The Toyota GT86 will get a more powerful version. Just like someone on every web forum out there says should happen. But it's not what you're thinking. The car's chief engineer Tetsuya Tada (pictured right) told us: "I think 300bhp with a turbo and 200g/km of CO2 would be tasteless in this day and age. And a turbo would mean the loss of the GT86's uniqueness." That's pretty definite then.
"We're looking for a surprise," Tada says. "Something unique. For example, a hybrid motor." Yes, he knows your face will fall. But he's not talking about the usual Toyota hybrid system (THS), found on the Prius and other hatchbacks. "The THS is good in town, but not for sporty driving or high-speed motorways." Quite.
"So we're looking at a next-generation hybrid. More like the TS030 Le Mans Prototype. We're looking into that possibility."
This is good. Tetsuya always said the GT86 wouldn't be a proper sports car without a high-revving engine. That's why he developed a special (and expensive) version of Toyota's direct-injection system that could handle high rpm. You can imagine his distaste for the low-revving Atkinson cycle engines of the THS hybrids. Never mind their CVTs and their heavy NiMH batteries.
The TS030 racer has a KERS system, recovering energy during braking and storing it in supercapacitors to give an extra kick of torque down the next straight. So it still has a high-revving petrol engine and a six-speed gearbox and rear-wheel drive. And it beat the Audi R18 e-Tron at the end of this season.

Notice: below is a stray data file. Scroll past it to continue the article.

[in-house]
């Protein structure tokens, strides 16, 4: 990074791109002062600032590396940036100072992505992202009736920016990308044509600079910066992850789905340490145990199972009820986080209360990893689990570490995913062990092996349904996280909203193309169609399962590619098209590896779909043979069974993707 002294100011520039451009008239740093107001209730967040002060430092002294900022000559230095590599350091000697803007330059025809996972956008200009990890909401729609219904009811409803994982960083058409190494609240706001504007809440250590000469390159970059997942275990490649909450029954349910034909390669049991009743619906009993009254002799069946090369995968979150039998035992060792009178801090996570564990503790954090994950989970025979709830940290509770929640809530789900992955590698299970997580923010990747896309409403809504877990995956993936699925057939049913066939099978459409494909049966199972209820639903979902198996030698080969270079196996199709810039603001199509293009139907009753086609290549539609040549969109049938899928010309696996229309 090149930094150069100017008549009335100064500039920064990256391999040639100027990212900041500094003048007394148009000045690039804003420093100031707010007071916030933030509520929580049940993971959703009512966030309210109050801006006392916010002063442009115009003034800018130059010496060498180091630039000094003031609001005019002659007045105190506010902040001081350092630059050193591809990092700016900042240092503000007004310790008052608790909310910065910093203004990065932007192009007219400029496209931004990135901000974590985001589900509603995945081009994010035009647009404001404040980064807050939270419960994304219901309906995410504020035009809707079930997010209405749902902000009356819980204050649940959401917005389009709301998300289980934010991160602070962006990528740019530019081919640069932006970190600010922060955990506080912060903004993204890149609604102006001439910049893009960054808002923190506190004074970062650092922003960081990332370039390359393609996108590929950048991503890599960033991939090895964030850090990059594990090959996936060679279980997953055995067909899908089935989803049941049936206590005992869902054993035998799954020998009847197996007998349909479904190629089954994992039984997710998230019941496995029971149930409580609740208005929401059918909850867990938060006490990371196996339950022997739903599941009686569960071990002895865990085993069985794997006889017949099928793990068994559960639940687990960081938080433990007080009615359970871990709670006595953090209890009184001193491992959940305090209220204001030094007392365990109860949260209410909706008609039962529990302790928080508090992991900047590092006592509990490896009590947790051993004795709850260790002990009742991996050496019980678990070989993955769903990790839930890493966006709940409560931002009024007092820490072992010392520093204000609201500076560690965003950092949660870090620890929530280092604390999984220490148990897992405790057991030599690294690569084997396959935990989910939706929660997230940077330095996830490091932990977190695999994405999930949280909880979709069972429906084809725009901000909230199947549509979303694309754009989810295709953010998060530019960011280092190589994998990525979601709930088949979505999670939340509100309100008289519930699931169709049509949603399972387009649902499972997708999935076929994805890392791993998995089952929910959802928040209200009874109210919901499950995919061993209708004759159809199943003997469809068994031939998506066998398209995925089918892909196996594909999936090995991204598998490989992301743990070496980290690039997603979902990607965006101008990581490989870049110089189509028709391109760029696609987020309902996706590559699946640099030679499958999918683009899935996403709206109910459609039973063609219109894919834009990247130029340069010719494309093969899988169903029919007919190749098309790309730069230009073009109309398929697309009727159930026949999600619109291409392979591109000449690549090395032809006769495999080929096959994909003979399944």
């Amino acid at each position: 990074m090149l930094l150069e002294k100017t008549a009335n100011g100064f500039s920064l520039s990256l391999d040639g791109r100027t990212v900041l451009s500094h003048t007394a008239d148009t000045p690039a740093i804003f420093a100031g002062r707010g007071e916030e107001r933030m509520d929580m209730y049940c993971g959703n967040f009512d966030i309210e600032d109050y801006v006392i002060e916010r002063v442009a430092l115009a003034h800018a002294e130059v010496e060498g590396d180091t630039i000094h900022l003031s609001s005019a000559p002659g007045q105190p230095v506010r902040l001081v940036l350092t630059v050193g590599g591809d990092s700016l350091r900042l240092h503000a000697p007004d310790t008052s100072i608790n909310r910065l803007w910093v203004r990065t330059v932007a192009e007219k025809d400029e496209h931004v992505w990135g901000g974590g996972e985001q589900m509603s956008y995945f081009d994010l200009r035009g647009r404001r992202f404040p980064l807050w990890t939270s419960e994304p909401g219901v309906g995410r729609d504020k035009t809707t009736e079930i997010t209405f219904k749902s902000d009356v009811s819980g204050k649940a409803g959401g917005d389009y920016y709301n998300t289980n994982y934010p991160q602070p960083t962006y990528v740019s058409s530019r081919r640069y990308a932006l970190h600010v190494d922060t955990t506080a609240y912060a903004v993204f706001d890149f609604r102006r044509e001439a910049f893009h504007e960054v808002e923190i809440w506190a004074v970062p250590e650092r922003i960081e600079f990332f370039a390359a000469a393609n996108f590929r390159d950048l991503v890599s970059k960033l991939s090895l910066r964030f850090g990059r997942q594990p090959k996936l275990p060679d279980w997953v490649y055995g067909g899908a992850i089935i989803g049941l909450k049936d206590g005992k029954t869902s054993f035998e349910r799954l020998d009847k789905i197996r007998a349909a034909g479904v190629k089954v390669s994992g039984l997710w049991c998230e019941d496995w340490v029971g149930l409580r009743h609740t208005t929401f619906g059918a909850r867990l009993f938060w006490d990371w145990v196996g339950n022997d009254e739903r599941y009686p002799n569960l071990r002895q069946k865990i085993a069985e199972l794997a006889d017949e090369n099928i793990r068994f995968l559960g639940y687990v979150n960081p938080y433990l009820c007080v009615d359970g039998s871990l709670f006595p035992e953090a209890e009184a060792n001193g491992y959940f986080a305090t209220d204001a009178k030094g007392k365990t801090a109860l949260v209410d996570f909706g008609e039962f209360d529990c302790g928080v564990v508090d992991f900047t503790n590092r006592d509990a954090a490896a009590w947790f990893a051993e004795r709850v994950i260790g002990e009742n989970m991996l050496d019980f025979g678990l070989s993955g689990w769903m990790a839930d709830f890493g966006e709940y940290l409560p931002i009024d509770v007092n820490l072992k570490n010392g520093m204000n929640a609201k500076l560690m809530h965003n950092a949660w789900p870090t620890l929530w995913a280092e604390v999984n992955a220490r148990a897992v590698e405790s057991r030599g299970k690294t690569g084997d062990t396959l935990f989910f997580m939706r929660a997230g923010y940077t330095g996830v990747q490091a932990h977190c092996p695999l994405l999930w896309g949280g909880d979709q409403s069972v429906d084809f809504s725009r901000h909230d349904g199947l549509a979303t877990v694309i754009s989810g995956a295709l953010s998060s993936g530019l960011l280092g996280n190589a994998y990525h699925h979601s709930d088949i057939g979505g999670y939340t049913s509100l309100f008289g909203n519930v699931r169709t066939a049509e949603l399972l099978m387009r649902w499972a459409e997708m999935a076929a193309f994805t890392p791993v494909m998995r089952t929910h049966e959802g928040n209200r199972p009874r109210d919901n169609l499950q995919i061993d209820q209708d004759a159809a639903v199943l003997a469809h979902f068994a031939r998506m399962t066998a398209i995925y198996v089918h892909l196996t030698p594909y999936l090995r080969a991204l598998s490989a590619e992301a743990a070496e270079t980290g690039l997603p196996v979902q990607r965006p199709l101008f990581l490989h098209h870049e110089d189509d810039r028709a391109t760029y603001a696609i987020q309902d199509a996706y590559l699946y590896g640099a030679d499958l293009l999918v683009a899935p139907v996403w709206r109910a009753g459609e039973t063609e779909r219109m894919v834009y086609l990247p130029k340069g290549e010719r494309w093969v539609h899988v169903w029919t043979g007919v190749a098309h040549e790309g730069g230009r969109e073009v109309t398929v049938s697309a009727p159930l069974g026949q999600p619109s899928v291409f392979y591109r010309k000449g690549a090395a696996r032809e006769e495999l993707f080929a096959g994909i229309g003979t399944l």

Eventually we nudge Tada further. Has he got a GT86 prototype running using KERS hybrid? "Yes."
So has the prototype got supercapacitors, or batteries? Finally, as his PR minder shows signs of actual medical seizure, he stops answering questions directly. "Toyota wants to make things accessible. The capacitor is appropriate technology, but it's not as lightweight as you might think, and it's expensive." So that's a no… or a maybe? "Well it might get better. The rate of improvement in the electronics industry is very fast compared with the car industry."
It's clear things are moving fast. Back in the summer Tada told TopGear.com the hybrid wasn't ready for sports-car primetime. But now, with his distaste for big heavy engines or laggy low-rev turbos, the idea of the instant electric response of KERS is more appealing to him.
It's equally clear that this development is not exactly just around the corner. But Tada-san spent five whole years working on the GT86 to get it to his satisfaction. If we have to wait for his next chapter, well it's probably going to be worth it.